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Transcriptional regulation induced by cAMP elevation in mouse Schwann cells.

Schmid D, Zeis T, Schaeren-Wiemers N - ASN Neuro (2014)

Bottom Line: One of the strongest differentially regulated gene transcripts was the transcription factor Olig1 (oligodendrocyte transcription factor 1), whose mRNA expression levels were reduced in treated Schwann cells.Olig1 protein was localized in myelinating and nonmyelinating Schwann cells within the sciatic nerve as well as in primary Schwann cells, proposing it as a novel transcription factor of the Schwann cell lineage.Data analysis further revealed that a number of differentially expressed genes in forskolin-treated Schwann cells were associated with the ECM (extracellular matrix), underlining its importance during Schwann cell differentiation in vitro.

View Article: PubMed Central - PubMed

Affiliation: *Neurobiology, Department of Biomedicine, University Hospital Basel, University of Basel, Hebelstrasse 20, CH-4031 Basel, Switzerland.

ABSTRACT
In peripheral nerves, Schwann cell development is regulated by a variety of signals. Some of the aspects of Schwann cell differentiation can be reproduced in vitro in response to forskolin, an adenylyl cyclase activator elevating intracellular cAMP levels. Herein, the effect of forskolin treatment was investigated by a comprehensive genome-wide expression study on primary mouse Schwann cell cultures. Additional to myelin-related genes, many so far unconsidered genes were ascertained to be modulated by forskolin. One of the strongest differentially regulated gene transcripts was the transcription factor Olig1 (oligodendrocyte transcription factor 1), whose mRNA expression levels were reduced in treated Schwann cells. Olig1 protein was localized in myelinating and nonmyelinating Schwann cells within the sciatic nerve as well as in primary Schwann cells, proposing it as a novel transcription factor of the Schwann cell lineage. Data analysis further revealed that a number of differentially expressed genes in forskolin-treated Schwann cells were associated with the ECM (extracellular matrix), underlining its importance during Schwann cell differentiation in vitro. Comparison of samples derived from postnatal sciatic nerves and from both treated and untreated Schwann cell cultures showed considerable differences in gene expression between in vivo and in vitro, allowing us to separate Schwann cell autonomous from tissue-related changes. The whole data set of the cell culture microarray study is provided to offer an interactive search tool for genes of interest.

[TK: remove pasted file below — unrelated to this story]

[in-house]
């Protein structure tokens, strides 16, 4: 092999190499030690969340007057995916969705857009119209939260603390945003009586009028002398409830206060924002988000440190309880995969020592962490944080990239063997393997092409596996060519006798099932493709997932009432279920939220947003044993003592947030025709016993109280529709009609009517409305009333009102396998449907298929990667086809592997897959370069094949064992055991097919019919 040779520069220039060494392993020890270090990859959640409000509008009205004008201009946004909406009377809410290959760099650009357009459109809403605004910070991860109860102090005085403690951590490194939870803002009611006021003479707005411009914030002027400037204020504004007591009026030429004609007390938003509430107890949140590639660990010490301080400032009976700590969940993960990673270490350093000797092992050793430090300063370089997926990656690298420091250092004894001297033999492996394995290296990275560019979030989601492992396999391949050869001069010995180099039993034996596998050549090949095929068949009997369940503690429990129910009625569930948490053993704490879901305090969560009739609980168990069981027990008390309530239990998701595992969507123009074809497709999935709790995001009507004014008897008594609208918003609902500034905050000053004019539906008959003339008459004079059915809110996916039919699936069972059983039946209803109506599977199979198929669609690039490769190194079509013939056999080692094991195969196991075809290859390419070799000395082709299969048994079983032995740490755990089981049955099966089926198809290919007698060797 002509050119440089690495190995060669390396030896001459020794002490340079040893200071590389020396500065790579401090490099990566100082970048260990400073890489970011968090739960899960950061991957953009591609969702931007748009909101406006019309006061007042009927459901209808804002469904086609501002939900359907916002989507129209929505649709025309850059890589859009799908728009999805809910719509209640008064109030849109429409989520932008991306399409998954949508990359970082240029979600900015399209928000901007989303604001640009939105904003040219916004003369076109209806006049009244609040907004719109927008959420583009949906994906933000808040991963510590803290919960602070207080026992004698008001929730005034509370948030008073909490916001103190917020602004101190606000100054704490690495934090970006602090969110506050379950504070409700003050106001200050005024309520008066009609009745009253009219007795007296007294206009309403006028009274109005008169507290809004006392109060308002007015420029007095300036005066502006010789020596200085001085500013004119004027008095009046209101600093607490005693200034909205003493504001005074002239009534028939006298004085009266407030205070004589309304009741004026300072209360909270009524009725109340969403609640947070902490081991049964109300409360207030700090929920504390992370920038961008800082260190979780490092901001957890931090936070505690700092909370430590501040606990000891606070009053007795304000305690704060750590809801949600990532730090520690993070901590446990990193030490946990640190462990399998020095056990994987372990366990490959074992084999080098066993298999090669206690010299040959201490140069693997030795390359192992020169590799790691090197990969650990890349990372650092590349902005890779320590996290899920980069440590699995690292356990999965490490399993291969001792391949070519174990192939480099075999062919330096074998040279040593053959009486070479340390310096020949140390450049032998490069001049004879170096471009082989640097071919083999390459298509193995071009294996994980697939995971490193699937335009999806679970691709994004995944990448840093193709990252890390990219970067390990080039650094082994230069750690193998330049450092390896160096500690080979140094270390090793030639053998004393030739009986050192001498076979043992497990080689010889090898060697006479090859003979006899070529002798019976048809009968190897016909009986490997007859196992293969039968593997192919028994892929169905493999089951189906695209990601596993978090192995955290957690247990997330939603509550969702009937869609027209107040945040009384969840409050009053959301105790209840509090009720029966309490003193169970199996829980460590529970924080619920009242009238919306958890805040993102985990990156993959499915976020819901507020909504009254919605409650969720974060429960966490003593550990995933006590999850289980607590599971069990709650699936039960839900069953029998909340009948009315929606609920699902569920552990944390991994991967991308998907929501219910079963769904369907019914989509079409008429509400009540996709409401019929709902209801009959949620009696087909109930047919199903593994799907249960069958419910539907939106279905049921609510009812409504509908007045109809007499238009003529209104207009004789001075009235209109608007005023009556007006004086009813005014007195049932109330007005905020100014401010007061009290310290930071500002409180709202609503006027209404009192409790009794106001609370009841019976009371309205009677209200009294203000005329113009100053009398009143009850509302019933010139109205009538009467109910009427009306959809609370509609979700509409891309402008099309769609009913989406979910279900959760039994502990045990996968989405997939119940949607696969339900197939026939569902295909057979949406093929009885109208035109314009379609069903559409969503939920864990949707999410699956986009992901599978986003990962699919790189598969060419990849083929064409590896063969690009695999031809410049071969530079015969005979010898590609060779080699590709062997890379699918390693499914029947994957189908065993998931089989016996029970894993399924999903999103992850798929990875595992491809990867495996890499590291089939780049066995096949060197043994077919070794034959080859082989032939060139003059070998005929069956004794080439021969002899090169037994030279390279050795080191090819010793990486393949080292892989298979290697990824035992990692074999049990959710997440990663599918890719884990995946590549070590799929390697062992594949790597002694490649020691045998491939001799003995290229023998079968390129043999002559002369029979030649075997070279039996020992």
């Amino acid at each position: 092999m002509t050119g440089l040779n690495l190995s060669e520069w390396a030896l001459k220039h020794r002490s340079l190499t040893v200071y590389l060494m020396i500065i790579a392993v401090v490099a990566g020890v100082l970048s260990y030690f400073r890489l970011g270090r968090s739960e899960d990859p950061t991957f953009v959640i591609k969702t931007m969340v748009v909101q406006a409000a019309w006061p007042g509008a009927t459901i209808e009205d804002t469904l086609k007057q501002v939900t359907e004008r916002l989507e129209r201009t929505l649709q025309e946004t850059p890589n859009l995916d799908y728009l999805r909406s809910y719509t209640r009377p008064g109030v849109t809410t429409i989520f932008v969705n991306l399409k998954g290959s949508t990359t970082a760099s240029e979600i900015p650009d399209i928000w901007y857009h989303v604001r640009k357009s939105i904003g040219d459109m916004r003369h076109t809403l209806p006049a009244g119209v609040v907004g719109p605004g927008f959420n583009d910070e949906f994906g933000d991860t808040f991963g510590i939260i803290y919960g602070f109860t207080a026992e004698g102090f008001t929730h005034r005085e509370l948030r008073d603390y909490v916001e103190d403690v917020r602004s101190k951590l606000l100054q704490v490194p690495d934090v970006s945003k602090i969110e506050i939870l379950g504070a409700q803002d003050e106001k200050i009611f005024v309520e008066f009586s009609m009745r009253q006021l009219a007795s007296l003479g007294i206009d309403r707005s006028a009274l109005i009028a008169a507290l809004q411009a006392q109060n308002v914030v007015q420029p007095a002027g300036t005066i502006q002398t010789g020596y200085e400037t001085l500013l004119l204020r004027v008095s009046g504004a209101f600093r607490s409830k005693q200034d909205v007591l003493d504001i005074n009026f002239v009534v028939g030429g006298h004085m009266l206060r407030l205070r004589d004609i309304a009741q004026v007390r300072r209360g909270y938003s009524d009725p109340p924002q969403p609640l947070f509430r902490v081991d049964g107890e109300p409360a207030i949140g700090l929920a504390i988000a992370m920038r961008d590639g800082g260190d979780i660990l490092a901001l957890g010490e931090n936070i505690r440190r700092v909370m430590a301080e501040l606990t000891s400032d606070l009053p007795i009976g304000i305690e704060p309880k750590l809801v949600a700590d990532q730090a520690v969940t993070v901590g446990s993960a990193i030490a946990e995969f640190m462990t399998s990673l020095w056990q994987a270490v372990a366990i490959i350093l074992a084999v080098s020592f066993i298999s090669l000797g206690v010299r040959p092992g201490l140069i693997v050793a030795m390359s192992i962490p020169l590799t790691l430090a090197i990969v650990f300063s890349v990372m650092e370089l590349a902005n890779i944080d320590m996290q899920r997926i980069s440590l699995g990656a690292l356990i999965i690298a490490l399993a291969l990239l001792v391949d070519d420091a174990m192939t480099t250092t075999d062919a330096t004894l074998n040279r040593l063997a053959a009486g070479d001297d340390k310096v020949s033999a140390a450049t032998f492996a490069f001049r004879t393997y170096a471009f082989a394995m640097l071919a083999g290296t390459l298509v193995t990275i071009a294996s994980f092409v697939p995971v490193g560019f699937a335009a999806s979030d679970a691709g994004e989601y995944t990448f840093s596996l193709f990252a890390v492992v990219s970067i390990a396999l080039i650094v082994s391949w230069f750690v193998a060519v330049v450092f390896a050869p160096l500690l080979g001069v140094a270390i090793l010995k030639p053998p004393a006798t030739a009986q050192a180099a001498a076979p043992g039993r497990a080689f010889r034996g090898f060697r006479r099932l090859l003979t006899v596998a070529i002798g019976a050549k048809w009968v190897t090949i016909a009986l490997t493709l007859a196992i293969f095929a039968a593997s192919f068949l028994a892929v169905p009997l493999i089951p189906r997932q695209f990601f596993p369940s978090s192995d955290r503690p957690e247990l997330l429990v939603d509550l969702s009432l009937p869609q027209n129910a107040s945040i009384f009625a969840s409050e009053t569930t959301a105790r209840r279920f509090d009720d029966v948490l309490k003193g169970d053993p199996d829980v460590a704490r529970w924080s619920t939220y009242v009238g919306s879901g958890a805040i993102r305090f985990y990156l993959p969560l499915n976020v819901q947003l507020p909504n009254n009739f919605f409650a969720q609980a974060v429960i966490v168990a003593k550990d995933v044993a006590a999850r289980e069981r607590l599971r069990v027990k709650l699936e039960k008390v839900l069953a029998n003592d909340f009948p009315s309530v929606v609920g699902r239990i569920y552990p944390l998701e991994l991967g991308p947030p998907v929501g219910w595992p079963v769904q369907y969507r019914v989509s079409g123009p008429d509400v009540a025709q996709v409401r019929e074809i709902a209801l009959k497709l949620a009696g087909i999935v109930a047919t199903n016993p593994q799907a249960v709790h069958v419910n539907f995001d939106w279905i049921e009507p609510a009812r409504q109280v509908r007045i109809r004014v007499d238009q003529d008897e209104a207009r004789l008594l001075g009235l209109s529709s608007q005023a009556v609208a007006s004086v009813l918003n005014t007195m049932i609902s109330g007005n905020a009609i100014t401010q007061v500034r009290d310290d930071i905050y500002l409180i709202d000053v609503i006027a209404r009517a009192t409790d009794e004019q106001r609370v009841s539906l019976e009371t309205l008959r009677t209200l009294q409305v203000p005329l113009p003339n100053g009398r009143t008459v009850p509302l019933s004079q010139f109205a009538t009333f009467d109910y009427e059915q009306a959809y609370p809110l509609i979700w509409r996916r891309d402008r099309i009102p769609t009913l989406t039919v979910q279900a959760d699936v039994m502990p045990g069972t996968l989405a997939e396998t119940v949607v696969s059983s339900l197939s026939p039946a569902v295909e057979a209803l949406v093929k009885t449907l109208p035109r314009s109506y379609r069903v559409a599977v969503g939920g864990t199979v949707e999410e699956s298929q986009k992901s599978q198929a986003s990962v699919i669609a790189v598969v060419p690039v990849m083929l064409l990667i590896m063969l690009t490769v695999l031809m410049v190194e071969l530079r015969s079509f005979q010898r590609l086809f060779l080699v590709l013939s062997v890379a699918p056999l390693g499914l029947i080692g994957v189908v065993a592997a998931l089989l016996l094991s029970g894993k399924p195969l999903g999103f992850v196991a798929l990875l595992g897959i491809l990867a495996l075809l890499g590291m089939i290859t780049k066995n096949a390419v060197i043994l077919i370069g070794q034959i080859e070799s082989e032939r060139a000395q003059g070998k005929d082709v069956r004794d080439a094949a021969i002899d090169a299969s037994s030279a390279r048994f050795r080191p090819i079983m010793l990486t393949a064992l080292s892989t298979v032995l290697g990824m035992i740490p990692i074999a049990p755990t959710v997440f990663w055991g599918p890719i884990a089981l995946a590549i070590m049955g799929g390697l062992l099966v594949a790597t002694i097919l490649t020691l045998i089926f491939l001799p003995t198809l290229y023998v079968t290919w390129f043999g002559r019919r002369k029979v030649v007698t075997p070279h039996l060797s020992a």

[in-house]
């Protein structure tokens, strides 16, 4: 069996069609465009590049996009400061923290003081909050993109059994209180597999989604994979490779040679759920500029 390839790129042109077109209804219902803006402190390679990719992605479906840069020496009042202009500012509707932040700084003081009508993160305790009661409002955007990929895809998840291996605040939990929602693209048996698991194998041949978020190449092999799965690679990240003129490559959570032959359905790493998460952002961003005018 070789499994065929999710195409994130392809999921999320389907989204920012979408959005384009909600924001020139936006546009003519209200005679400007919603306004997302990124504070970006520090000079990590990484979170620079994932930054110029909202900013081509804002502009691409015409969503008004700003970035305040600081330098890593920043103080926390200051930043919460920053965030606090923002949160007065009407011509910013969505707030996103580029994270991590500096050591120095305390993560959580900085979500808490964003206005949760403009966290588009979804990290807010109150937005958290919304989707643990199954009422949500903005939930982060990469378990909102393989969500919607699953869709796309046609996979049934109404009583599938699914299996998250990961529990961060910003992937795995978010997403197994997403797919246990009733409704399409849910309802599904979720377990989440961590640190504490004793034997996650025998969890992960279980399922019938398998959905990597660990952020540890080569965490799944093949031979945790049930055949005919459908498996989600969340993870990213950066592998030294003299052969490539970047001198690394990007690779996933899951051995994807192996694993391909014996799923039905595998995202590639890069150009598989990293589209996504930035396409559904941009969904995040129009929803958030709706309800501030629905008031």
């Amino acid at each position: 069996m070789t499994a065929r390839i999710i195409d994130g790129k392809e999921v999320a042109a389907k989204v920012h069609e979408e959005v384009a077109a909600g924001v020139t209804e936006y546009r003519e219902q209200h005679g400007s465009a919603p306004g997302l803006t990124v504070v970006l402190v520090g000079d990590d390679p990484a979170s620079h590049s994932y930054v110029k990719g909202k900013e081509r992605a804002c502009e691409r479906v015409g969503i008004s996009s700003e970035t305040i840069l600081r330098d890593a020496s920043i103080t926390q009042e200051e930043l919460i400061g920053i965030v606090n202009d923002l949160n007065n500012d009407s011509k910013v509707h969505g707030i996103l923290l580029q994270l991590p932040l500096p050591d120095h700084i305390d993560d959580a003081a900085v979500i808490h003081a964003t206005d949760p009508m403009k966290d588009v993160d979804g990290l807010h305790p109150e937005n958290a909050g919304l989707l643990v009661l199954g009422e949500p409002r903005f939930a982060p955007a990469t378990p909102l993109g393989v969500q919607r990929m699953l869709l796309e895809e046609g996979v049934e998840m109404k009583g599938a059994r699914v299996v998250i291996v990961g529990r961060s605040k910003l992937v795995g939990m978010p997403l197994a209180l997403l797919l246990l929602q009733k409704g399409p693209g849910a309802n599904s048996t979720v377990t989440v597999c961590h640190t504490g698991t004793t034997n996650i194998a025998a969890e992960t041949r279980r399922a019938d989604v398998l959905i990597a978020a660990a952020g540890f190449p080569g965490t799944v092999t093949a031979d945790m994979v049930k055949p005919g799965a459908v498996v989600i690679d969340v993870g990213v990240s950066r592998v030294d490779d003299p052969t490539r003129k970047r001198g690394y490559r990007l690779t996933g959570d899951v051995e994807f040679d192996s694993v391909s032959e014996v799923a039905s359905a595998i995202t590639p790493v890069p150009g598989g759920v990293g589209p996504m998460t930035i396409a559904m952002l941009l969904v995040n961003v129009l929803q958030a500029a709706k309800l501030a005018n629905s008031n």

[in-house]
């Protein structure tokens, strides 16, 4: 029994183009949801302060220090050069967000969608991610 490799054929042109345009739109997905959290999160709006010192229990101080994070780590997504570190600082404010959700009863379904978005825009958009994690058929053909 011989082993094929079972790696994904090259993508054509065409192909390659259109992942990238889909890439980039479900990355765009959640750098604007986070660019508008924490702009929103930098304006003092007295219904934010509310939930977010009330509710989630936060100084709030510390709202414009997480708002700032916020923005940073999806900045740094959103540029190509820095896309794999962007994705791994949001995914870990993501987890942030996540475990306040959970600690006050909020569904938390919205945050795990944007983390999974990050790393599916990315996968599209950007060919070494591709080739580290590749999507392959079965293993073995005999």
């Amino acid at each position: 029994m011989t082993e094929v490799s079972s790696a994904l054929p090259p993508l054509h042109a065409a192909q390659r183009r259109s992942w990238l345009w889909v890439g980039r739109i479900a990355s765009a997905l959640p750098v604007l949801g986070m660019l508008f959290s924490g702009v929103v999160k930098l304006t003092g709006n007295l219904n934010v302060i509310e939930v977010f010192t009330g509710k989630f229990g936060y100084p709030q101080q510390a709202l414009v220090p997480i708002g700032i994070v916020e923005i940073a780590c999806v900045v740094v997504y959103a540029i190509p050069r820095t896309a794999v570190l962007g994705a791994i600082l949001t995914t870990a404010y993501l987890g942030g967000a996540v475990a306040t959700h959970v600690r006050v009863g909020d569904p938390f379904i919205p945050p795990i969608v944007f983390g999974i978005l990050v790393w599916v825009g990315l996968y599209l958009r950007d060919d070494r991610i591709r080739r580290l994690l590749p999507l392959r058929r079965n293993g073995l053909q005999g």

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Effect of forskolin treatment on mRNA expression levels of known                            components of the ECM in Schwann cells                        (A) Data analysis of the microarray was performed by a two-way ANOVA, and                            unadjusted P-values <0.01 were accounted as                            significant. Forskolin had a regulatory effect on the majority of                            investigated ECM-associated genes. n.s.: not significant. (B) Schematic                            illustration of components of the ECM and the basal lamina in Schwann                            cells. The effect of forskolin on gene expression of selected genes                            associated with the ECM and the basal lamina (red line) was shown by                            blue (reduced), red (increased) or green (unaltered) arrows.
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Figure 4: Effect of forskolin treatment on mRNA expression levels of known components of the ECM in Schwann cells (A) Data analysis of the microarray was performed by a two-way ANOVA, and unadjusted P-values <0.01 were accounted as significant. Forskolin had a regulatory effect on the majority of investigated ECM-associated genes. n.s.: not significant. (B) Schematic illustration of components of the ECM and the basal lamina in Schwann cells. The effect of forskolin on gene expression of selected genes associated with the ECM and the basal lamina (red line) was shown by blue (reduced), red (increased) or green (unaltered) arrows.